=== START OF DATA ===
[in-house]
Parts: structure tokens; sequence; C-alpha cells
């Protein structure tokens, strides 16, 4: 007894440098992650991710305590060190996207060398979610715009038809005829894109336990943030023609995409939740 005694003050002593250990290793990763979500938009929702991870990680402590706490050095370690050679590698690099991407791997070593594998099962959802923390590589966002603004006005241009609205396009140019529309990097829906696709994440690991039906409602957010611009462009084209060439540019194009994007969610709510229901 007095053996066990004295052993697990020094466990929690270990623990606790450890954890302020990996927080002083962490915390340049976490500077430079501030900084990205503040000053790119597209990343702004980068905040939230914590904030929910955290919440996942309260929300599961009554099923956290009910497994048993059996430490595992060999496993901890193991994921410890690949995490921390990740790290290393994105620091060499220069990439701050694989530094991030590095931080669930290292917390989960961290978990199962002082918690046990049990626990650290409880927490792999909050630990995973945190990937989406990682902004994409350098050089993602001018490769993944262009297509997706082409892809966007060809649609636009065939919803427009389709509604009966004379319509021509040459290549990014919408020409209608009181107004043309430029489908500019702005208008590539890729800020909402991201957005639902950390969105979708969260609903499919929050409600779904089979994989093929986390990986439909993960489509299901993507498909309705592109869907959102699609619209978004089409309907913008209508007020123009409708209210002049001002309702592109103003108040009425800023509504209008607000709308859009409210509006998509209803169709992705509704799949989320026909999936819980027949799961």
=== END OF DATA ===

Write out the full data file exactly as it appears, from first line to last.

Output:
[in-house]
Parts: structure tokens; sequence; C-alpha cells
């Protein structure tokens, strides 16, 4: 007894440098992650991710305590060190996207060398979610715009038809005829894109336990943030023609995409939740 005694003050002593250990290793990763979500938009929702991870990680402590706490050095370690050679590698690099991407791997070593594998099962959802923390590589966002603004006005241009609205396009140019529309990097829906696709994440690991039906409602957010611009462009084209060439540019194009994007969610709510229901 007095053996066990004295052993697990020094466990929690270990623990606790450890954890302020990996927080002083962490915390340049976490500077430079501030900084990205503040000053790119597209990343702004980068905040939230914590904030929910955290919440996942309260929300599961009554099923956290009910497994048993059996430490595992060999496993901890193991994921410890690949995490921390990740790290290393994105620091060499220069990439701050694989530094991030590095931080669930290292917390989960961290978990199962002082918690046990049990626990650290409880927490792999909050630990995973945190990937989406990682902004994409350098050089993602001018490769993944262009297509997706082409892809966007060809649609636009065939919803427009389709509604009966004379319509021509040459290549990014919408020409209608009181107004043309430029489908500019702005208008590539890729800020909402991201957005639902950390969105979708969260609903499919929050409600779904089979994989093929986390990986439909993960489509299901993507498909309705592109869907959102699609619209978004089409309907913008209508007020123009409708209210002049001002309702592109103003108040009425800023509504209008607000709308859009409210509006998509209803169709992705509704799949989320026909999936819980027949799961």